residents, ” and was “of utility and benefit to
solid waste trucks.” [Filing No. 42 at 2.]
29, 2013, the City of Indianapolis filed a Complaint in
Marion County Superior Court for the Appropriation of Real
Estate regarding a portion of Plaintiffs' Lot
[Filing No. 17-1.] According to the written judgment
issued in that matter, all Defendants “were properly
served with summons and notice as required by statute.”
[Filing No. 17-1 at 1.] The judgment states that on
June 6, 2013, Ms. Daw and Mr. Hoback appeared as trustees of
Blue Diamond Revocable Trust, another defendant in that
action. [Filing No. 17-1 at 2.] The judgment also
indicates that “[n]o Defendant filed timely objection
to the appropriation of the real estate interest the
Plaintiff seeks to acquire.” [Filing No. 17-1 at
2.] On May 2, 2014, court-appointed appraisers filed a
report stating that the defendants had sustained total
damages of $7, 500, and no party filed any exceptions to the
appraisal. [Filing No. 17-1 at 2.] The court
directed the City to deposit $7, 500 with the Clerk of the
Court, which it did on July 1, 2014. [Filing No. 17-1 at
2.] The court then decreed that the City holds a fee
simple interest in the subject portion of real estate, and
ordered that the defendants should recover $7, 500 as total
just compensation for the City's appropriation.
[Filing No. 17-1 at 2-3.]
filed their initial Complaint in this Court on September 26,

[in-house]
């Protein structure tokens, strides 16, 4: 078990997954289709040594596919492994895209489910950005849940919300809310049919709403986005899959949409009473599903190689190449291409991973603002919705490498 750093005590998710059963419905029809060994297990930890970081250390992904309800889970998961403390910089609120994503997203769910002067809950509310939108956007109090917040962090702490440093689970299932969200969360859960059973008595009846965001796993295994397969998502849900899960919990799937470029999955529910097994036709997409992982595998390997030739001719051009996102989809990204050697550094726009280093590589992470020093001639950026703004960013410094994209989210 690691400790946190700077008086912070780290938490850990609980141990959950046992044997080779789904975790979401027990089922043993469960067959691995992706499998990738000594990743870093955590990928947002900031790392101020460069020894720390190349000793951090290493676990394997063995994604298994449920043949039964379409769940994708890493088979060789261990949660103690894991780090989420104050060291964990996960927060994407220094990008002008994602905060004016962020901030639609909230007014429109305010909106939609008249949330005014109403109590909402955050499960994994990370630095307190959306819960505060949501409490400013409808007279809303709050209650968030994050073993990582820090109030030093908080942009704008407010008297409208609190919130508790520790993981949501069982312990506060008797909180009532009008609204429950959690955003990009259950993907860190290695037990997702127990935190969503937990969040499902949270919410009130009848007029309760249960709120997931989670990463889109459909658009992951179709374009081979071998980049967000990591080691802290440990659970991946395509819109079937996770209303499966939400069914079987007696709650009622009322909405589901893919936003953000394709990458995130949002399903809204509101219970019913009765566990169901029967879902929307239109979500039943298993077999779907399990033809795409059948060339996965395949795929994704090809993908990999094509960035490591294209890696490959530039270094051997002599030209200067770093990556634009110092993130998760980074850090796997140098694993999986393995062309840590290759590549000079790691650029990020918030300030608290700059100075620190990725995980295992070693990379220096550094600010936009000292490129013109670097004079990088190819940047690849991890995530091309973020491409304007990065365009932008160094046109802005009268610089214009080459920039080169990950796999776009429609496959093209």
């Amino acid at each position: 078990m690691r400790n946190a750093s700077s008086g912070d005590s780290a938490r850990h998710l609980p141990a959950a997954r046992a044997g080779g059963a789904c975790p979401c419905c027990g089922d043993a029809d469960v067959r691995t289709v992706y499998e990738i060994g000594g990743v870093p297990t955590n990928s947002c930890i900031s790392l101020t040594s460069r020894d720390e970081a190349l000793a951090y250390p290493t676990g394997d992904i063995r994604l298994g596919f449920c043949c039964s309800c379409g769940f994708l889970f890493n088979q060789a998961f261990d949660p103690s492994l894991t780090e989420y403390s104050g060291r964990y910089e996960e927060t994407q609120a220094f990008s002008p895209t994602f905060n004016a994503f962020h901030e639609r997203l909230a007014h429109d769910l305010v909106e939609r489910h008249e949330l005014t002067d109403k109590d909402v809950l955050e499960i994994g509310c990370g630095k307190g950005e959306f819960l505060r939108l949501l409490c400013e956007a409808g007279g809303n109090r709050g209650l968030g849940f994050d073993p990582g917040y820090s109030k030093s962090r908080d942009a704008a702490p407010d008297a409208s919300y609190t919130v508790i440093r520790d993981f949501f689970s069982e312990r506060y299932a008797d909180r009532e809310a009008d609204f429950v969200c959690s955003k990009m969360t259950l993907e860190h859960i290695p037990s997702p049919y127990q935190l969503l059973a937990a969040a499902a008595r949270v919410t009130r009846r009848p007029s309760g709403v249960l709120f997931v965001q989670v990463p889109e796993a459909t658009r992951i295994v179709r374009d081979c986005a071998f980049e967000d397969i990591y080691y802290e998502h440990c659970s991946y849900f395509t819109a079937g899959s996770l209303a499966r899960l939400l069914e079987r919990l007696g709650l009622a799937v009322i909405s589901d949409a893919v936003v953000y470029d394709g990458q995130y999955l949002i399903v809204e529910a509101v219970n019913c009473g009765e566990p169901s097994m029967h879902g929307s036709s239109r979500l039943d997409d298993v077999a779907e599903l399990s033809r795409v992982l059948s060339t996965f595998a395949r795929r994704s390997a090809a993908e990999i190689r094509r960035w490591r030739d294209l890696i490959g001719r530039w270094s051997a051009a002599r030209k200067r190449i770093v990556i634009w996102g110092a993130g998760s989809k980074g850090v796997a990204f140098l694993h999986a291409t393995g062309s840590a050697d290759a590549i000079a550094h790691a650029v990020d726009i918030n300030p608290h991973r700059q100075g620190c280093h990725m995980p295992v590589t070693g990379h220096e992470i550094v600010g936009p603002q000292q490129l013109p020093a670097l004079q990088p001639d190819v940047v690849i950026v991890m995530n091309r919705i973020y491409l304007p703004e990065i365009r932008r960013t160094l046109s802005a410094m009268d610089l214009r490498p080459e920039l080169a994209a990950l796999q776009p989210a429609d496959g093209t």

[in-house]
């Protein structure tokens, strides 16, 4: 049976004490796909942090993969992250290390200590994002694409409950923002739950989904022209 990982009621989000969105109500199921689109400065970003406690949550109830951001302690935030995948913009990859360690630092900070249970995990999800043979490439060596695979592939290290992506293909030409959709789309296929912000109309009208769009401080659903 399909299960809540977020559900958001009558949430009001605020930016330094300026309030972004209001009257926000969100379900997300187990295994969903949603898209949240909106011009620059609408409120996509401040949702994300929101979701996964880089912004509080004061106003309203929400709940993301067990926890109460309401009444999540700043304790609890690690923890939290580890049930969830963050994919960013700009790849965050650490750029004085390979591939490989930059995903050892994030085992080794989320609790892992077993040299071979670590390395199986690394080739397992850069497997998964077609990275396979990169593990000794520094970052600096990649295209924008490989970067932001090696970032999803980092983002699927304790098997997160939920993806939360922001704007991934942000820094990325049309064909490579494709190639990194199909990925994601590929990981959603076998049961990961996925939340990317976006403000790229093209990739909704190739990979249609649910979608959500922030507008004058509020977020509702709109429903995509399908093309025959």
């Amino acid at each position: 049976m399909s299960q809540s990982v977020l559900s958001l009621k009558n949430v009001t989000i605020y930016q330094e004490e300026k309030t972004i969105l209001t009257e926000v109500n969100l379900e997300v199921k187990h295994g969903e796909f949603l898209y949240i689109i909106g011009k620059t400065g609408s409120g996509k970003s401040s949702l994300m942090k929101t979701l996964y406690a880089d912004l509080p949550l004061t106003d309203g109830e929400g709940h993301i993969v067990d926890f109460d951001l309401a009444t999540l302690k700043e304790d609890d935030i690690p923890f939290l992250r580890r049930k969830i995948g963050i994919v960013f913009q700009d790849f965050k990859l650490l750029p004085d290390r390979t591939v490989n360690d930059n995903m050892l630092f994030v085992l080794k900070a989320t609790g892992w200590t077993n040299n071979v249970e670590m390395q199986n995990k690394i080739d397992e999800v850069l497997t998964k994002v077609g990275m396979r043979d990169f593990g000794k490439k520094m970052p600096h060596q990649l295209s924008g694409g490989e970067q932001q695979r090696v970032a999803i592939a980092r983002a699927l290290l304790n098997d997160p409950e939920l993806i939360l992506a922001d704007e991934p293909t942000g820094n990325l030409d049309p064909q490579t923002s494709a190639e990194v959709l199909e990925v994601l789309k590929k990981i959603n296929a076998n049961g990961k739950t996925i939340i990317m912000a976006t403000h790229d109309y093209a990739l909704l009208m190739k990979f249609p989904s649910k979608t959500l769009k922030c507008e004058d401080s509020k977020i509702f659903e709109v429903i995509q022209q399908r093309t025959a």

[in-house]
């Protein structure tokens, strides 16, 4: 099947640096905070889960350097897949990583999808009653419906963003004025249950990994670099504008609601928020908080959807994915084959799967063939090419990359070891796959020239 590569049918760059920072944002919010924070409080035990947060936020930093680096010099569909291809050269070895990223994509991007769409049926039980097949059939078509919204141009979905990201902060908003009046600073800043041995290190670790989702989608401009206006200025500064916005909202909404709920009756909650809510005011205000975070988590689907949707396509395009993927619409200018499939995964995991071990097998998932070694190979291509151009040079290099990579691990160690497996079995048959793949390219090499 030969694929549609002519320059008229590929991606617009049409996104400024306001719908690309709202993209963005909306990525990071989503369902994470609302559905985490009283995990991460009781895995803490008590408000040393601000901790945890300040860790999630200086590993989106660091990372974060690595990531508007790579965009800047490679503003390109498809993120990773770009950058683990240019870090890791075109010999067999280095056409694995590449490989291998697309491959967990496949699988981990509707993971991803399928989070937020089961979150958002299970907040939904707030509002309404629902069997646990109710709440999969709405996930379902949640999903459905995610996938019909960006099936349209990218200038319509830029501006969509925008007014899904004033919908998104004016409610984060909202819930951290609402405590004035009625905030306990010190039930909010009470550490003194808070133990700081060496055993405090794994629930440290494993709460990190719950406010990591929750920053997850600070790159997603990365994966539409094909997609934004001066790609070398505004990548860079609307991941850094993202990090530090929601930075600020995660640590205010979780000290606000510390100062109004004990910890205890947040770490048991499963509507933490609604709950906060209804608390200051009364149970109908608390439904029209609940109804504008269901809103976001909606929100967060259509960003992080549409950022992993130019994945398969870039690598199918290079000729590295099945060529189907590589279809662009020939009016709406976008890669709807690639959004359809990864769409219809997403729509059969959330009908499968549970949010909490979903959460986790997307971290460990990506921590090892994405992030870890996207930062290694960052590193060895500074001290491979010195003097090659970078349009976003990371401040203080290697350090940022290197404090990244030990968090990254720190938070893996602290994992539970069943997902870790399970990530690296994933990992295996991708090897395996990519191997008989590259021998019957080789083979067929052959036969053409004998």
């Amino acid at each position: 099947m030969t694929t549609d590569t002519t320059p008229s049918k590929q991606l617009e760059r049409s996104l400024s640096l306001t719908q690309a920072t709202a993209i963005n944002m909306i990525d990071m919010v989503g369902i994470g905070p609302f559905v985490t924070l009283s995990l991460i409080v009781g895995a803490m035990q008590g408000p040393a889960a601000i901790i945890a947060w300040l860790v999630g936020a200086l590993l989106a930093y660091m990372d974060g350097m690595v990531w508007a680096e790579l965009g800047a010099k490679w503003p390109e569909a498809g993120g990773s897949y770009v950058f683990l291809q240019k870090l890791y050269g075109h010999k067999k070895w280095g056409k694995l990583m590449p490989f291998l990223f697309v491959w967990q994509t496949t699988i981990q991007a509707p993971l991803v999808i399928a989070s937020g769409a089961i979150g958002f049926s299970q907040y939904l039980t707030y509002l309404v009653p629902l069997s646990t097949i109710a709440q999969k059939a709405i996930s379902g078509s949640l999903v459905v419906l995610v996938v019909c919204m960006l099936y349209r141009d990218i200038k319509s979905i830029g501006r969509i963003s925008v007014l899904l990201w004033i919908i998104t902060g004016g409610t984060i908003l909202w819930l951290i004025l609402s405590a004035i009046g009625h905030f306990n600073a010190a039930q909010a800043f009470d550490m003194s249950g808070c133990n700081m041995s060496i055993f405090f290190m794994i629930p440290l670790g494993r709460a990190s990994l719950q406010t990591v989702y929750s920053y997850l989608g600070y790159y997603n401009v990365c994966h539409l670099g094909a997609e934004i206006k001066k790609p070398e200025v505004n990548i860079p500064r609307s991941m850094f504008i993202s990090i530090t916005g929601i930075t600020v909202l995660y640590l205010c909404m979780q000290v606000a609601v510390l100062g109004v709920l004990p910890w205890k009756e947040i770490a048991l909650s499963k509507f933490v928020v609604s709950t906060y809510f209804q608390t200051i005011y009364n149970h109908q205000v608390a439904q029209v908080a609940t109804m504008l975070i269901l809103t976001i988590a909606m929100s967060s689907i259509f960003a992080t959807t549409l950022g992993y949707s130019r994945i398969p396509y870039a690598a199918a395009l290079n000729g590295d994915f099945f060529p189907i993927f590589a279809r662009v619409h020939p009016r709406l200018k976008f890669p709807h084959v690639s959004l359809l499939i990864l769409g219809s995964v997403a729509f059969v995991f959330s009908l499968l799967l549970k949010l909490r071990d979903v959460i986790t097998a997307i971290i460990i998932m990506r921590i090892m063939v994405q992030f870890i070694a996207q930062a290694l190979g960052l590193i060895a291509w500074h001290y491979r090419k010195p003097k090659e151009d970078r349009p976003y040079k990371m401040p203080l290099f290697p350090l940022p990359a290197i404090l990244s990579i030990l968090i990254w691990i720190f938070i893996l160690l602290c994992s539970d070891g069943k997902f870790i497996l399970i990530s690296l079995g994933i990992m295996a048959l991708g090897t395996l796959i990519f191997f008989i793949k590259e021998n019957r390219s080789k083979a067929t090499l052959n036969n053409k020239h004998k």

2016, [Filing No. 1], and this Court granted without
prejudice the City's Motion for Judgment on the Pleadings
as to that Complaint, [Filing No. 30]. Plaintiffs
filed an Amended Complaint on June 29, 2017, [Filing No.
31], and this Court granted without prejudice the
City's Motion to Dismiss that Amended Complaint,
[Filing No. 41]. Plaintiffs have now filed their
Second Amended Complaint, [Filing No. 42], and
presently pending before the Court is the City's Motion
to Dismiss, [Filing No. 43]. That Motion is now
fully briefed and ripe for the Court's review.
Rule of Civil Procedure 8(a)(2) “requires only
‘a short and plain statement of the claim showing that
the pleader is entitled to relief.'” Erickson
v. Pardus, 551 U.S. 89, 93 (2007) (quoting Fed. R. Civ.
Pro. 8(a)(2)). “Specific facts are not necessary, the
statement need only ‘give the defendant fair notice of
what the . . . claim is and the grounds upon which it
rests.” Erickson, 551 U.S. at 93 (quoting
Bell Atlantic v. Twombly, 550 U.S. 544, 555 (2007)).
motion to dismiss asks whether the complaint
“contain[s] sufficient factual matter, accepted as
true, to ‘state a claim to relief that is plausible on
its face.'” Ashcroft v. Iqbal, 556 U.S.
662, 678 (2009) (quoting Twombly, 550 U.S. at 570).
In reviewing the sufficiency of a complaint, the Court must
accept all well-pled facts as true and draw all permissible
inferences in favor of the plaintiff. SeeActive
Disposal, Inc. v. City of Darien,635 F.3d 883, 886 (7th
Cir. 2011). The Court will not accept legal conclusions or
conclusory allegations as sufficient to state a claim for
relief. SeeMcCauley v. City of Chicago,
671 F.3d 611, 617 (7th Cir. 2011). Factual
allegations must plausibly state an entitlement to relief
“to a degree that rises above the speculative
level.” Muns ...